Jerry Christiansen
  2. Lee

    Lee Mega Poster WMSTR Lifetime Member

    This is something I have always thought about. Great tests. Is there different size reducers? I thought I had read once about different reducers for different fuels burnt (coal, wood,straw). Could you notice any difference in the stack output between no reducer and reduced? Could a special reducer be made to get the maximum velocity out the stack? You know, a spark show special.
  3. Jerry Christiansen

    Jerry Christiansen Mega Poster WMSTR Lifetime Member

    Hi Jeff,

    You asked some good questions. Perhaps others can help answer some of them.

    When we were doing the testing, I was not looking for a difference in the stack output. I think that would have to be "measured with the eye" and would be difficult to do.

    I have wondered about a reducer for Spark Show purposes. I wonder if an engine that has lost pressure over the years would benefit more than an engine that can still carry high pressure.

    Jerry Christiansen
  4. M Kerkvliet

    M Kerkvliet WMSTR Past President Administrator WMSTR Lifetime Member

    Seems you and Todahl always make some pretty good attempts at the "eye measuring" thing during the spark shows. I have even seen some pretty shaky looking tools used to measure sparks, and plenty of "explanation" on the PA to explain how it all works!

    You're never going to catch us Jeff! :biglaugh: :hide:

    If we find a belt that can hold all that HP!
  5. Lee

    Lee Mega Poster WMSTR Lifetime Member

    "You're never going to catch us Jeff! :biglaugh: :hide:"

    So if I port and polish the exhaust ports, bypass the preheater, put in a Super Turbolater Exhaust Reducer, and the special Lee-Bernoulli stack insert, do you think I might stand a chance against the "Mighty Avery"?
  6. M Kerkvliet

    M Kerkvliet WMSTR Past President Administrator WMSTR Lifetime Member


    You will need to add another cylinder and about 80 lbs of pressure! :D
  7. 40avery

    40avery Mega Poster Super Moderator WMSTR Lifetime Member


    Mark should not be so quick in shutting you down. There are things that can be done to enhance the spark production on an engine not all are in the smoke box but it is one of the key areas. I have worked with a very good steam engineer on getting a 32 states Reeves to fire better with better draft and to some degree it has helped but there are other factors too. I look forward to seeing what things you can come up with that might help. One of my favorite sayings is "Don't ever give up". Keep pondering you never know what you may come up with.

  8. M Kerkvliet

    M Kerkvliet WMSTR Past President Administrator WMSTR Lifetime Member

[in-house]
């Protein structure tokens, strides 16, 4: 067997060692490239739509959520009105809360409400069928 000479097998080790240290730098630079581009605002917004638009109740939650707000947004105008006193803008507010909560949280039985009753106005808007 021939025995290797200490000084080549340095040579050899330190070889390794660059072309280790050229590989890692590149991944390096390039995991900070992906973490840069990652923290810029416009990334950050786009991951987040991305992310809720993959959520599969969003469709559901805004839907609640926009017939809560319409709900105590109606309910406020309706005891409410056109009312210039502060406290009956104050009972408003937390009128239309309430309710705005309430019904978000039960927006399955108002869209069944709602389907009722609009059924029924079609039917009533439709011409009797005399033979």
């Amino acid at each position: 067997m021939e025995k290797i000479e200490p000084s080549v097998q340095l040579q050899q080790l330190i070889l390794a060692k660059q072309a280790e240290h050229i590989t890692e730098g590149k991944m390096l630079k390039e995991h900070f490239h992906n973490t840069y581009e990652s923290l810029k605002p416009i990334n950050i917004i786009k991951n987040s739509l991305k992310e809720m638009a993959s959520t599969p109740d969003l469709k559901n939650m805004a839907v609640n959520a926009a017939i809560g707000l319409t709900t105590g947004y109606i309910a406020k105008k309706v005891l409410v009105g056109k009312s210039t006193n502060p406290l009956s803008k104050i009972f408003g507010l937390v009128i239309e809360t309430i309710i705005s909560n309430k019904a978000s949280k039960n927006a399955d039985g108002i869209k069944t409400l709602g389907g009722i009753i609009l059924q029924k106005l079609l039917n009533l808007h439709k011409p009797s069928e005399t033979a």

I need a "tongue in cheek" smilie!;)
  9. Colin

    Colin J I Case Steam Enthusiast

    Interesting comparisons Jerry. Good job everyone who had a part in it.:congrats:
    They always said to throw the nozzel away when pulling hard or going for maximum power. so it looks like thats holds true.
    I have a picture attached here of Kory Andersons 1915 65 Case on the Rollag brake in '06. taken the last day of the show i believe...the only day it didn't monsoon.:banghead3: I was co-engineer and Kory fired. i can't remember who was running the brake that day. i believe we got 100hp at 150lbs. I remember Gary Bradley standing there the whole time with a big grin on his face watching us. and after we were done he came up to us and the first thing he said was why didn't you take the exaust nozzel off.:eek:... Doh! :bonk: Kory had bored it out a bit bigger, but having it right off would have been better. it was still a good pull though, we were happy with 100:thumb:
    I also wanted to ask what the bore and stroke of Jeff's 20hp Minneapolis is?. the 40 Case is 8 1/4 x 10. 45 and 50 are 9x10, 60 is 10x10, 65 10x11 and 75 and 80 11x11.
  10. CaseyD

    CaseyD B & R Sawmill Crew WMSTR Lifetime Member

    Don't forget that the 110Hp Case has a 12"x12" cylinder!

    "The sawmill is where I'd rather be"
  11. P.D.

    P.D. Intermediate Poster WMSTR Lifetime Member

    Hi Jerry,
    Just digging through some archives (I've had enough of the snow) and thought I'd add some observations of my own from Jeff K.'s Minne on the brake last June.

    Jeff was trying to do a power run and the engine just wasn't respond to the firing. The fire was lazy & got too thick. Jeff asked for an opinion and we just couldn't seem to get the fire to burn down properly. Robert H. noticed the exhaust sounded pretty mushy. A quick look in the smokebox revealed 2 reducers on the nozzle.
    He pulled one reducer out and the fire immediately livened up. We were able to get it to burn down to and maintain a proper thickness. We were also able to put a feather on the pop and Bob D. at the brake held about a 75 HP load (if I remember correctly). The injector was able to just make water against that load so everything was pretty close to a balance. We were able to maintain those conditions until we came to the end of the coal in the bunker.
    With a reload of the fuel, Robert took the other reducer out of the nozzle and fired a second power run. He was able to maintain a feather on the pop under load with the injector on but I don't remember what his horsepower figure was. He had to eventually back off as they were using more water than the injector could supply and the duplex pump decided to blow a water side gasket.